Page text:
Habitat and Geography
The geographical distribution of the P. camtschatica ranges from the Sea of Japan to the northern coast of British Columbia.1 Their native distribution is along this line from Korea to Japan, Russia, Alaska, and Canada. The red king crab species was also introduced to the Barents Sea in Russia during the 1960ís to create a new fishing source there. Since then, the crab species has moved down the Russian coast to Norway and also to the Kola Pennisula.2
The P. camtschatica can be found in habitats of salt water or marine, temperate and polar environments. The habitat of the red king crab also depends on what stage of life the crab is in. The crab larvae settle in shallow coastal zones, coordinated with the spring phytoplankton and zooplankton supply. Survival of the larvae in any habitat depends on favorable habitats, where both food and cover (protection from predators, rocks, stones, crevices, and etcetera) exist; for the larvae are solitary and vulnerable.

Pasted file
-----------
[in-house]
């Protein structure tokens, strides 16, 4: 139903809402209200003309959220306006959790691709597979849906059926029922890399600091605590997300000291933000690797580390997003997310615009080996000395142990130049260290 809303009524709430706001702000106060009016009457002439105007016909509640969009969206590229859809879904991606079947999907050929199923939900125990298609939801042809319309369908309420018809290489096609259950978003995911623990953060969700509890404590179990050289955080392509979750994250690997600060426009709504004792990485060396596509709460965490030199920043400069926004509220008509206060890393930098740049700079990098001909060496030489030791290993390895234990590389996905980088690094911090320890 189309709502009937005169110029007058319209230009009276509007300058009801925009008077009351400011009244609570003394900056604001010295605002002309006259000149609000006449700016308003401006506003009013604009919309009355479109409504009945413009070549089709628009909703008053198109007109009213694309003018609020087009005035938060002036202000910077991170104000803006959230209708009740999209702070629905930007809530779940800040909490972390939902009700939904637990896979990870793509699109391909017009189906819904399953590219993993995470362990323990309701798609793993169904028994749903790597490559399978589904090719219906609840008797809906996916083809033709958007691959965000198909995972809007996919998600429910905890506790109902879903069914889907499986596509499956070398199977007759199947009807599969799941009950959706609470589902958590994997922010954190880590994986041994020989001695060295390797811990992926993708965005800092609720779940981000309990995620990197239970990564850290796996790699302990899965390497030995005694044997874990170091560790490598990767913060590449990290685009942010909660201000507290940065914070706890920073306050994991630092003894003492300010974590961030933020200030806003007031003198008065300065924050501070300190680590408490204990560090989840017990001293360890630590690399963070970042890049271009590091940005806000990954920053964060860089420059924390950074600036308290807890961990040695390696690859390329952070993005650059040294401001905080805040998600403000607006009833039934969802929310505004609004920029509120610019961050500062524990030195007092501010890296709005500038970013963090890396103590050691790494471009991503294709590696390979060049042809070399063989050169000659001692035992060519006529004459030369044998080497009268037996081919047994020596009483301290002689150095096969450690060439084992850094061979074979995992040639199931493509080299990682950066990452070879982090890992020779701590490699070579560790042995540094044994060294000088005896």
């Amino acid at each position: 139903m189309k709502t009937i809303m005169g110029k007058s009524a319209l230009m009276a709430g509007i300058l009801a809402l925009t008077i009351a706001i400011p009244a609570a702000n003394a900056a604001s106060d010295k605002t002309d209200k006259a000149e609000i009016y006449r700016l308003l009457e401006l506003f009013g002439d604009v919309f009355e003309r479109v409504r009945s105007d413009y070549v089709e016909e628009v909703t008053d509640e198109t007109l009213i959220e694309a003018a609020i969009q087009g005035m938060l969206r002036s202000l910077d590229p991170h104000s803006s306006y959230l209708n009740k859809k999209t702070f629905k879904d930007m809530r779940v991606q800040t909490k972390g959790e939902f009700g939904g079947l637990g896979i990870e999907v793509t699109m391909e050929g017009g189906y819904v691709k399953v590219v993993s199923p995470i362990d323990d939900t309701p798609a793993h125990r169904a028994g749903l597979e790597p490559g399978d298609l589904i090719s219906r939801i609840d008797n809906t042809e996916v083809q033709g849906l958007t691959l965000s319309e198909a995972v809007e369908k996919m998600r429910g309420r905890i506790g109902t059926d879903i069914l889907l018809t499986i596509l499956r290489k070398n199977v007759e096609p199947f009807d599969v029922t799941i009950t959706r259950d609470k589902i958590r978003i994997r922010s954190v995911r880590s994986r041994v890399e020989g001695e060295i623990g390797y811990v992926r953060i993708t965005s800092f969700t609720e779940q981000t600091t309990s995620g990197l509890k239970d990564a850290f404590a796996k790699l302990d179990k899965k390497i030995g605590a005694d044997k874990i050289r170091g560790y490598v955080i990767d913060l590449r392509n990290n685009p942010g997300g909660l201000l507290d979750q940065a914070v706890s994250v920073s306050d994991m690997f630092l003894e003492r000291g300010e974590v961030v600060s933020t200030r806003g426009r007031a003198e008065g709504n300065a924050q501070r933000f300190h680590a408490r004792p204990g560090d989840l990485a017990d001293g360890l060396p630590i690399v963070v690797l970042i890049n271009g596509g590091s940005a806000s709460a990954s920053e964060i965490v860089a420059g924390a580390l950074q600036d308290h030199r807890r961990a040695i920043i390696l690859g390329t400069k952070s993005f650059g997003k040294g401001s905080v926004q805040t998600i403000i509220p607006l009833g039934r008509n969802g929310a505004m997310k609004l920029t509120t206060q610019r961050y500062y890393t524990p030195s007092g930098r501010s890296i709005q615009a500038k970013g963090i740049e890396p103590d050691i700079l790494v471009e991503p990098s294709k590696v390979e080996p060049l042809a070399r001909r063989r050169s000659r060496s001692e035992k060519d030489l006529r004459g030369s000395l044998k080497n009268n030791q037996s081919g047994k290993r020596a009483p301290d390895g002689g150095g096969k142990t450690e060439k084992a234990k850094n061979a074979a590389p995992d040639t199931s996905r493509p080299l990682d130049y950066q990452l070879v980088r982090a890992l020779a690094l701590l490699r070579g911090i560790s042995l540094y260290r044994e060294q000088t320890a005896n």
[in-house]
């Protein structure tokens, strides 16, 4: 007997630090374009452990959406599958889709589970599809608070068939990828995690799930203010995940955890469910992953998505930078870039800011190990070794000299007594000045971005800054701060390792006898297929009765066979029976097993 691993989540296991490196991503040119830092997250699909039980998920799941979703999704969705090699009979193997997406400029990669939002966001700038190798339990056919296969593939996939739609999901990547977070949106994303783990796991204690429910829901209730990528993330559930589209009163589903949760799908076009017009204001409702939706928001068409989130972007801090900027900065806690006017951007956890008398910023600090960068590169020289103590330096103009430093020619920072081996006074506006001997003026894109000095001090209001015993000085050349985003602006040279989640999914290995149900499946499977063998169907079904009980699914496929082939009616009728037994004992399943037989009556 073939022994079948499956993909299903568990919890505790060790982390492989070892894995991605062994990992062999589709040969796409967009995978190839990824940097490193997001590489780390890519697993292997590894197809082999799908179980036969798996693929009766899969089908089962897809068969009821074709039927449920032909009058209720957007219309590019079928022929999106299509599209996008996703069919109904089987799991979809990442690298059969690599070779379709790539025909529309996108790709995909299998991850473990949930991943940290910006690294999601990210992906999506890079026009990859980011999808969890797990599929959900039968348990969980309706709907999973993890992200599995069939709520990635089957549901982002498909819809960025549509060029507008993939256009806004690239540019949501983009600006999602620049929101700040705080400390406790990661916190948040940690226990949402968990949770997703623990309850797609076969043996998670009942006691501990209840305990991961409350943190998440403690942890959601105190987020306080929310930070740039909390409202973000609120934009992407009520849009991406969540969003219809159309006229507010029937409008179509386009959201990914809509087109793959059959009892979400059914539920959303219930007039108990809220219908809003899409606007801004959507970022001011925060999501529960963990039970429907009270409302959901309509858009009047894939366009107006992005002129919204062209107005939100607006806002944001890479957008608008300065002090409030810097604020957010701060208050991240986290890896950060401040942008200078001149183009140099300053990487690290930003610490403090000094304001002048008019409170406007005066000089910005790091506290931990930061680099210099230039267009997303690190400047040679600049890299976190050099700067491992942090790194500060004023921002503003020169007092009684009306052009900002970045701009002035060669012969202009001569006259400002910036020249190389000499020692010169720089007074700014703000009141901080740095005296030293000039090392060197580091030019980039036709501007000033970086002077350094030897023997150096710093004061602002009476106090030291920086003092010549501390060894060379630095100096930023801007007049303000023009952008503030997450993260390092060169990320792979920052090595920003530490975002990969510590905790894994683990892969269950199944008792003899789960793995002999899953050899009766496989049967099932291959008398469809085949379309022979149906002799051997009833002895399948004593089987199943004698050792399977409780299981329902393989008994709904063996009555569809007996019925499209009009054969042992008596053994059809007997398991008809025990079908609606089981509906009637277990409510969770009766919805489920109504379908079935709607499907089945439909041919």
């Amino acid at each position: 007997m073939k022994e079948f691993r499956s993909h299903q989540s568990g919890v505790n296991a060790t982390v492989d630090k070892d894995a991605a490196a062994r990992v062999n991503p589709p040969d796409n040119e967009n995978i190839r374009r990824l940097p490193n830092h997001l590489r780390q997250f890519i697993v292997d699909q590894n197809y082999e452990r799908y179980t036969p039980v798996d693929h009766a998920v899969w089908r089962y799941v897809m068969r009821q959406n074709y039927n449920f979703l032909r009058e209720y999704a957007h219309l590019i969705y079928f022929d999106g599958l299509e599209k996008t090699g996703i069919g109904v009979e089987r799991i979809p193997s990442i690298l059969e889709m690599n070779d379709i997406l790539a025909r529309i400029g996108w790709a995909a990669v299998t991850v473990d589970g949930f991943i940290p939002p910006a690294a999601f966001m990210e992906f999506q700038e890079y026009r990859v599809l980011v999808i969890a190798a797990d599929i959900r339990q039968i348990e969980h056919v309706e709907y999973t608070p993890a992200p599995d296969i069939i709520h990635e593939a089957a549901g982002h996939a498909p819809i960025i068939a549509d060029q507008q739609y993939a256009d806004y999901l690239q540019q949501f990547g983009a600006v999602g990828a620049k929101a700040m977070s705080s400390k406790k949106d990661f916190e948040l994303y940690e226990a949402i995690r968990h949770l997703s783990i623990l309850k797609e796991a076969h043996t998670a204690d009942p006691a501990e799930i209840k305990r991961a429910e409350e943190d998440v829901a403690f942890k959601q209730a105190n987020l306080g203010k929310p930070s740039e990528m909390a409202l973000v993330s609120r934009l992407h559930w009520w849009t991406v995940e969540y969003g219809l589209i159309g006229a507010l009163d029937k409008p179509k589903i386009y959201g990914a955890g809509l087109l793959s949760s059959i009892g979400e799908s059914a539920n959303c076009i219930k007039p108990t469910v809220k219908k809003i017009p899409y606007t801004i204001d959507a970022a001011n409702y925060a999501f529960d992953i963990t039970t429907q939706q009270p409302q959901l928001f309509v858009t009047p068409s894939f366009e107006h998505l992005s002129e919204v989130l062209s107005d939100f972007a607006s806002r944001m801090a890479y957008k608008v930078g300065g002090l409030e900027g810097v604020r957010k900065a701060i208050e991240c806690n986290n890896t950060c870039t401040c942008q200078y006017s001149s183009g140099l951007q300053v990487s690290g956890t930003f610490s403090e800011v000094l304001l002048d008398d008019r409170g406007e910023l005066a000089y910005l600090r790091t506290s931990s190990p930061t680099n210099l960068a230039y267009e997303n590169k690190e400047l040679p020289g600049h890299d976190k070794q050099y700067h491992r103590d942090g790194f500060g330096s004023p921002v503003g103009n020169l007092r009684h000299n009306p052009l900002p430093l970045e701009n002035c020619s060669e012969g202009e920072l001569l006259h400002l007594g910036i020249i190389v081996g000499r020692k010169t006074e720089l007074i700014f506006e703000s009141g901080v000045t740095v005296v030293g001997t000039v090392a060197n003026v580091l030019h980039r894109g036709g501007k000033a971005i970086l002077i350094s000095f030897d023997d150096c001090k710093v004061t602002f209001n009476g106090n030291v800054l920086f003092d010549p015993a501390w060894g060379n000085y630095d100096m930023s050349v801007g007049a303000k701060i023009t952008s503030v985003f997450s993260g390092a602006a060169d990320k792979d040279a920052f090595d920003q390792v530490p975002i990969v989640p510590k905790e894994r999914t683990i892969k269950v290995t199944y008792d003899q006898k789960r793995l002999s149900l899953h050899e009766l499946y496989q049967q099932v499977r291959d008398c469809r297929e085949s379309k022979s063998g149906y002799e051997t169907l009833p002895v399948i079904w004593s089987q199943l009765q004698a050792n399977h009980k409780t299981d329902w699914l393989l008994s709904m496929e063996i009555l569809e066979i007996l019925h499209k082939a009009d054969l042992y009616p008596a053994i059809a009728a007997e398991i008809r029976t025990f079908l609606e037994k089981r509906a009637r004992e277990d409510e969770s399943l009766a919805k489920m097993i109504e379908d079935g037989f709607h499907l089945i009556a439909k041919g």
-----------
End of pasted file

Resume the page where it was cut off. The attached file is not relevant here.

Adult crabs are found at even lower depths at around 200m, living in the sand and muddy floor substrates.4 Adults have 2 migratory habitats, the first in the spring in where they leave the depths to shallow waters for mating, molting, hatching, and spawning. Female crabs may hang around the kelp during this time because during the mating season, females molt, loosing their protective covering. Kelp then provides the female with some protection, hiding her from predators. The second migration is during the summer and fall, where they go back to depths at 200m or below after the mating season is over. Here, males and females form separate aggregations for what is left of the year.5